Pigs on the other hand ... I myself would hunt them with a bow (if my damned shoulder was working well again) but some of the things here in the USA have been Euroed (russian wild boars seem to have been introduced into the genes, or they are "devolving" into that style of animal, possibly both of these is happening here) and the things are just mean as all get out, fight so much there is a plate of armor over their engine room (bow shots, and some caliber of guns need certain angles to be assured of penetration), and are in dire need of being reduced in numbers (like say totally exterminated), so a rifle in a decent caliber would be preferable, though a shotgun with a sabot slug would suffice (especially in more populated areas), autoloading or pump action preferably.

      I keep forgetting Dave is also dealing more with the Taz greens than the Aussie worry warts. Tazzie greens are some of the silliest fools one will find. But actually a poorly placed shot from either in a pig is bad news, and actually except for ones in the plate armor, a bow shot is likely to kill the animal faster than a bullet wound as poorly placed as good sharp head does greater damage than a bullet pass through. Back in the days when my Dad hunted both rifle and bow (we needed the meat almost as bad as Dave) his deer rarely went more than 25-30 yards, no matter if bow shot or gun shot. It's all in the placement, and the bow takes more work for that. He and my uncle have gotten to favor head shots with a small rifle. They're not worried about a trophy and a miss usually leaves the animal uninjured so the Wolves or Mountain Lions don't get an easy meal.

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    2. And I thought I was being ripped off paying $25.00 for a brick at Dicks.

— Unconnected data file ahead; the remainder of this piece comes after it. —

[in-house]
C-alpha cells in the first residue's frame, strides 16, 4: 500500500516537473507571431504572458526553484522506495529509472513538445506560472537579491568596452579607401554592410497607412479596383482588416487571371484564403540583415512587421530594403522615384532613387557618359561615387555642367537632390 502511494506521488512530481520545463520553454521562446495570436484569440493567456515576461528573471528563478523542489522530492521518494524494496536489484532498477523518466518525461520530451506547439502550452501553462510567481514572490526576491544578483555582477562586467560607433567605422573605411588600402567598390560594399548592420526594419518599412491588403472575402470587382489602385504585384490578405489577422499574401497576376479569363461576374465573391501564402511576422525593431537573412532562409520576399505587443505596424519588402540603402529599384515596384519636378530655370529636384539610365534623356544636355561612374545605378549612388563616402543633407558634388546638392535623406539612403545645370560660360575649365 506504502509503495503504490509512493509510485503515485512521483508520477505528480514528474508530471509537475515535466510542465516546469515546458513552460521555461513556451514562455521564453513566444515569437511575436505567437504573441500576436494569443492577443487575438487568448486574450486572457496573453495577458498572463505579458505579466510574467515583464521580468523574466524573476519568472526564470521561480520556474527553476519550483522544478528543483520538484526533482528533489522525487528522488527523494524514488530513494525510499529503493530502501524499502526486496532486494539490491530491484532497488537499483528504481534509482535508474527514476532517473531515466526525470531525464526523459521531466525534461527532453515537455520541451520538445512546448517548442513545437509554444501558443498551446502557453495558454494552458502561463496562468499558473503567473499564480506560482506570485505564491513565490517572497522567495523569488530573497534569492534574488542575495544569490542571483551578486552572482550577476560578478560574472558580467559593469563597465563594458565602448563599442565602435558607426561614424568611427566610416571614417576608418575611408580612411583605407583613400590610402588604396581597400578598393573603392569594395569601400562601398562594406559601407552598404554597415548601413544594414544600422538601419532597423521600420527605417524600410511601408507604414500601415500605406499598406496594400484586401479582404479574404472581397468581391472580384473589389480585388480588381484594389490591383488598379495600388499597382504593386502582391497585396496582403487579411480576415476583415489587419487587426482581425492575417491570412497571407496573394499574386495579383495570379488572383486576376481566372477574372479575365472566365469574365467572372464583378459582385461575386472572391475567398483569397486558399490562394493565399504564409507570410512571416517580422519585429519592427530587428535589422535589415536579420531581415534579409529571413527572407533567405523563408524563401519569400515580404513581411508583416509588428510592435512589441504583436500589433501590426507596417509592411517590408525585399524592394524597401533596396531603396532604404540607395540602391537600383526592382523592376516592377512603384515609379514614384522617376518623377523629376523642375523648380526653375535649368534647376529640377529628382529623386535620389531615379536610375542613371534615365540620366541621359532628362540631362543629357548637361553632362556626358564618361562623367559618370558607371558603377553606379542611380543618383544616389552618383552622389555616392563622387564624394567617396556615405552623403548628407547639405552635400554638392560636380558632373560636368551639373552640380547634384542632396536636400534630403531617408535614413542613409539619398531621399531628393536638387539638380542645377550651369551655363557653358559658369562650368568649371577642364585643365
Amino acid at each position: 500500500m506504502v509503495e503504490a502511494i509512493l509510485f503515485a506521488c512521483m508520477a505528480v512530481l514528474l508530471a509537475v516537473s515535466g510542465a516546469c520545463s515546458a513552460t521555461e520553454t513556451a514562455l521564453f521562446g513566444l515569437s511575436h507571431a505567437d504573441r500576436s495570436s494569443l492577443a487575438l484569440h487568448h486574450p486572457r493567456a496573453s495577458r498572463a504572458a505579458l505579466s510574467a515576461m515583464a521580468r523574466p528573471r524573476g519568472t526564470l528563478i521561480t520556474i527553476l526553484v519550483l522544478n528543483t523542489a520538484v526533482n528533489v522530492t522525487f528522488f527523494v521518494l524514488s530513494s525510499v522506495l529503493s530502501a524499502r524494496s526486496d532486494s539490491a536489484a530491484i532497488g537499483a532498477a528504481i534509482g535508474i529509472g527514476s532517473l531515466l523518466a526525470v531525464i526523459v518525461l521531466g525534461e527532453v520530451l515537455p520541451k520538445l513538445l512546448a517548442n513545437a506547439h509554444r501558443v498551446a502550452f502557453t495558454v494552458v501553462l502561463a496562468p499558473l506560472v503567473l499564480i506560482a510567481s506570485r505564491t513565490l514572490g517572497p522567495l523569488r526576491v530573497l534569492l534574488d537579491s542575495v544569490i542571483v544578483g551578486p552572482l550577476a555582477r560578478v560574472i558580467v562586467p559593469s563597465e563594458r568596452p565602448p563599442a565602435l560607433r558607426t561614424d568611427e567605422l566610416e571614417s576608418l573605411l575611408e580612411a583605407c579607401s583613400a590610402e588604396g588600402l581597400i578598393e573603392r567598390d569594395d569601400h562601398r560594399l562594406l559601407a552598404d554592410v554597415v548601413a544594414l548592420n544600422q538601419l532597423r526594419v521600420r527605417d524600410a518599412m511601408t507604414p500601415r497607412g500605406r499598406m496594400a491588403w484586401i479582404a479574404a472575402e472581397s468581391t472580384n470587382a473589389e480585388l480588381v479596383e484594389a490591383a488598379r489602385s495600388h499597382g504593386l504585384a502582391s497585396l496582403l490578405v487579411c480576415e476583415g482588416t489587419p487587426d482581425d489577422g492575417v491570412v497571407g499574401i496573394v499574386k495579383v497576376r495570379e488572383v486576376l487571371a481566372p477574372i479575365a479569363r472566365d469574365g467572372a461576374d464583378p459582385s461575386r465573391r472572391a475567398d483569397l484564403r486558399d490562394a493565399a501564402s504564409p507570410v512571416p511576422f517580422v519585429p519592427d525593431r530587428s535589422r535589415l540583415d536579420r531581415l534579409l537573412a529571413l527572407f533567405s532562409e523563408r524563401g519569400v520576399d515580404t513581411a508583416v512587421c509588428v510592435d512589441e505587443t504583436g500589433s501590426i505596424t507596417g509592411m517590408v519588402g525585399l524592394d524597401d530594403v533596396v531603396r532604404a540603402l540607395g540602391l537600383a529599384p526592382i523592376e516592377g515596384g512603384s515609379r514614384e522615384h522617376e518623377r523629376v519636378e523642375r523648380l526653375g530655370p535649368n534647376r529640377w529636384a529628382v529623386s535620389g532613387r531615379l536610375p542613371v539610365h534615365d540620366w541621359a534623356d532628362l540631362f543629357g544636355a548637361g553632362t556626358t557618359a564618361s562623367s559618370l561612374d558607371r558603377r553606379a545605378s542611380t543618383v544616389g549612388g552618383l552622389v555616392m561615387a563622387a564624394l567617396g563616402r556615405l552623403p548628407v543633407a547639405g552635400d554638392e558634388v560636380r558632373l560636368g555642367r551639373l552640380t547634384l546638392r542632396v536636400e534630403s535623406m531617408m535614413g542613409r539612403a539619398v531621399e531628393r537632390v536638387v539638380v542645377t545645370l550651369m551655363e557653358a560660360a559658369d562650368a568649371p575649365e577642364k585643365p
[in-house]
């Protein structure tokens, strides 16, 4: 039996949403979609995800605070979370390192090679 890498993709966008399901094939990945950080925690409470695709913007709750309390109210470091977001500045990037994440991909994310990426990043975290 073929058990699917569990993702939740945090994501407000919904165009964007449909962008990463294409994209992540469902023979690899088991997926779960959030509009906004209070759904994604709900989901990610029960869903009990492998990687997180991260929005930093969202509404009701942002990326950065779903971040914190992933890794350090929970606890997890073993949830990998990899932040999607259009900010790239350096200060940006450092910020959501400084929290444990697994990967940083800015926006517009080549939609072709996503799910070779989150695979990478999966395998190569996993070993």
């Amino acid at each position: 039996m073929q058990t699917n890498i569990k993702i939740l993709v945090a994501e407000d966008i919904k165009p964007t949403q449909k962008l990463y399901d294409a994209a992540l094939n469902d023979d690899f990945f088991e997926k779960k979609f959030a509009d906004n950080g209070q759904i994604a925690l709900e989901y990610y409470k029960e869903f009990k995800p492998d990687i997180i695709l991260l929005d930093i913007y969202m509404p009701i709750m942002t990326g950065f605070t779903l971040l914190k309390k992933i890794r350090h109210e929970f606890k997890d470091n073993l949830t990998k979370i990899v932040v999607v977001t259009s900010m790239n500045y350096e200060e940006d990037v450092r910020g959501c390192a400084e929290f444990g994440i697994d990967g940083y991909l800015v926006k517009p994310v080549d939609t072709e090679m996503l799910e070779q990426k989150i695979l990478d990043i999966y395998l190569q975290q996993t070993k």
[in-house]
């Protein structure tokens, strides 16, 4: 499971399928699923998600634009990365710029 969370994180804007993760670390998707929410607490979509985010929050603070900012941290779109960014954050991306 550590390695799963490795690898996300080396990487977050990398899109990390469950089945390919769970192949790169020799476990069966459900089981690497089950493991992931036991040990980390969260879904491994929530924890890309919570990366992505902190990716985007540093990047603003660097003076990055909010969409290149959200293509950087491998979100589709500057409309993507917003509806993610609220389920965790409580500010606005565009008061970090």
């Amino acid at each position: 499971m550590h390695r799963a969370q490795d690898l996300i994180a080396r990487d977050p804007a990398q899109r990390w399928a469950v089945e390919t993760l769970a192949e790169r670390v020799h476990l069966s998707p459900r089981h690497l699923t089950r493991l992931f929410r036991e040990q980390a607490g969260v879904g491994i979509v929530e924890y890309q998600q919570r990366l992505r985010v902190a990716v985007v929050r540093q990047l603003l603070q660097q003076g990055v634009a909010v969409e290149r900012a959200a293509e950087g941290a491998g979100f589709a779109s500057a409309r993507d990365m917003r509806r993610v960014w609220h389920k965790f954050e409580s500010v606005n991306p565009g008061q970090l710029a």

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    3. $88 on the island (about $80 US). I can still get a brick for $55 on the mainland. The thing is, we're pretty much in the very very historical US situation (like when the first hunters came over the land-bridge) with wallaby. I am not a good shot, but at short range, dead-rest, with the rifle sighted and the target standing still(as they do), even the most useless marksman doesn't miss that often. Like those early Americans, if it is not an easy shot, I give it away most of the time. There will be another. And there really isn't any major purpose served in killing more than I need. I've just finished 4 boxes of the first brick I bought, and that includes sighting before I worked out the bench rest. I'm quite light on ammo and that probably works out at about 5 pounds of meat (not bone) per shot. We're poor, but not quite where 3.2 cents a pound is too pricy :-) Right now a hunting bow -not arrows - here would cost around $1000. I just don't have that spare, and at 3.2 cents it's going to take a mountain of meat before it pays better dividends -and that is what I do it for. Bows... It's an experiment I wouldn't mind trying once, on someone elses's money. For birds and, if need be the pig (as the back-up man, with waxie in the second barrel, I think, let someone else shoot it, with something bigger)I have enough 12 bore reload for a... while, and it works out at about 18 cents a shot. My friend the bargain spotter got me a load of extra shot too - from the metal scrap merchant, still in its original bags. I have about 60 kilos of shot of various sizes. Actually the only thing that is just too expensive to use is the 410. That's over a dollar a shot.